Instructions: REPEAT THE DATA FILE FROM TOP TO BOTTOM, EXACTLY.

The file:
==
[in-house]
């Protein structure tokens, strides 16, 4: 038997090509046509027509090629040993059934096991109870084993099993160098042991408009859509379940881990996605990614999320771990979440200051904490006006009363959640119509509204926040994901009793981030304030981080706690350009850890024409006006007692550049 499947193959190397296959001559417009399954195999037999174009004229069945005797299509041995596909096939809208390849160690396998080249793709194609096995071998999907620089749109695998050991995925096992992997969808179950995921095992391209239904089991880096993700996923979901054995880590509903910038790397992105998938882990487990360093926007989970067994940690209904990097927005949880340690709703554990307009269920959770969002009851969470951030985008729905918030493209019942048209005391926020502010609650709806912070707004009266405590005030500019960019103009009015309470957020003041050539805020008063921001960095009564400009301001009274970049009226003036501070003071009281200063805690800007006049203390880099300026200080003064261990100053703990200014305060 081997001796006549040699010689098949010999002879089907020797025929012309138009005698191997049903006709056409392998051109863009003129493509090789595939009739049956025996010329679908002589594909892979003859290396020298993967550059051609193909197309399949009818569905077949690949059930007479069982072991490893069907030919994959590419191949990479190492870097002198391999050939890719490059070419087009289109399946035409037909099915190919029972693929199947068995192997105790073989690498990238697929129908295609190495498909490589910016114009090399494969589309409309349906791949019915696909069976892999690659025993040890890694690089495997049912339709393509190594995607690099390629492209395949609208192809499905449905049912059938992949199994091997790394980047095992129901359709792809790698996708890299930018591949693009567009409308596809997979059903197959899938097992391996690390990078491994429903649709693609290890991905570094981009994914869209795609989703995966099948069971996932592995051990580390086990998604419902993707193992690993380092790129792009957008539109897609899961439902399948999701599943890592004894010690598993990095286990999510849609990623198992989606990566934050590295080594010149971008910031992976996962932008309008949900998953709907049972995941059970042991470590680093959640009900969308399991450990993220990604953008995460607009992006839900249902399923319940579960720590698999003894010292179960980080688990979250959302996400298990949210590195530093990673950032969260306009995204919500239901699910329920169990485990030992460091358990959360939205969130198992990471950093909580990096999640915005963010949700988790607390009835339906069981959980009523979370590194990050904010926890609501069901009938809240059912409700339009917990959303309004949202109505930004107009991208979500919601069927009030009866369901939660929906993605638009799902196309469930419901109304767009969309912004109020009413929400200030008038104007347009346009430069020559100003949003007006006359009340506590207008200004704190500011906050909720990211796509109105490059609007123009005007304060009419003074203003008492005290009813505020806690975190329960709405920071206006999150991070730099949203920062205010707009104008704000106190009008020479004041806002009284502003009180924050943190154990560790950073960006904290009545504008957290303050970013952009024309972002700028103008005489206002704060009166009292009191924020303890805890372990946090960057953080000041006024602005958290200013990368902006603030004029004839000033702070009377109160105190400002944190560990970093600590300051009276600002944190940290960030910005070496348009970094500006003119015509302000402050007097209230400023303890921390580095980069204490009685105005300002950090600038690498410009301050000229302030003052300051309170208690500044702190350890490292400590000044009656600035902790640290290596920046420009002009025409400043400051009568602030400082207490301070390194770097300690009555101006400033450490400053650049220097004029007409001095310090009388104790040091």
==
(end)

[in-house]
């Protein structure tokens, strides 16, 4: 038997090509046509027509090629040993059934096991109870084993099993160098042991408009859509379940881990996605990614999320771990979440200051904490006006009363959640119509509204926040994901009793981030304030981080706690350009850890024409006006007692550049 499947193959190397296959001559417009399954195999037999174009004229069945005797299509041995596909096939809208390849160690396998080249793709194609096995071998999907620089749109695998050991995925096992992997969808179950995921095992391209239904089991880096993700996923979901054995880590509903910038790397992105998938882990487990360093926007989970067994940690209904990097927005949880340690709703554990307009269920959770969002009851969470951030985008729905918030493209019942048209005391926020502010609650709806912070707004009266405590005030500019960019103009009015309470957020003041050539805020008063921001960095009564400009301001009274970049009226003036501070003071009281200063805690800007006049203390880099300026200080003064261990100053703990200014305060 081997001796006549040699010689098949010999002879089907020797025929012309138009005698191997049903006709056409392998051109863009003129493509090789595939009739049956025996010329679908002589594909892979003859290396020298993967550059051609193909197309399949009818569905077949690949059930007479069982072991490893069907030919994959590419191949990479190492870097002198391999050939890719490059070419087009289109399946035409037909099915190919029972693929199947068995192997105790073989690498990238697929129908295609190495498909490589910016114009090399494969589309409309349906791949019915696909069976892999690659025993040890890694690089495997049912339709393509190594995607690099390629492209395949609208192809499905449905049912059938992949199994091997790394980047095992129901359709792809790698996708890299930018591949693009567009409308596809997979059903197959899938097992391996690390990078491994429903649709693609290890991905570094981009994914869209795609989703995966099948069971996932592995051990580390086990998604419902993707193992690993380092790129792009957008539109897609899961439902399948999701599943890592004894010690598993990095286990999510849609990623198992989606990566934050590295080594010149971008910031992976996962932008309008949900998953709907049972995941059970042991470590680093959640009900969308399991450990993220990604953008995460607009992006839900249902399923319940579960720590698999003894010292179960980080688990979250959302996400298990949210590195530093990673950032969260306009995204919500239901699910329920169990485990030992460091358990959360939205969130198992990471950093909580990096999640915005963010949700988790607390009835339906069981959980009523979370590194990050904010926890609501069901009938809240059912409700339009917990959303309004949202109505930004107009991208979500919601069927009030009866369901939660929906993605638009799902196309469930419901109304767009969309912004109020009413929400200030008038104007347009346009430069020559100003949003007006006359009340506590207008200004704190500011906050909720990211796509109105490059609007123009005007304060009419003074203003008492005290009813505020806690975190329960709405920071206006999150991070730099949203920062205010707009104008704000106190009008020479004041806002009284502003009180924050943190154990560790950073960006904290009545504008957290303050970013952009024309972002700028103008005489206002704060009166009292009191924020303890805890372990946090960057953080000041006024602005958290200013990368902006603030004029004839000033702070009377109160105190400002944190560990970093600590300051009276600002944190940290960030910005070496348009970094500006003119015509302000402050007097209230400023303890921390580095980069204490009685105005300002950090600038690498410009301050000229302030003052300051309170208690500044702190350890490292400590000044009656600035902790640290290596920046420009002009025409400043400051009568602030400082207490301070390194770097300690009555101006400033450490400053650049220097004029007409001095310090009388104790040091």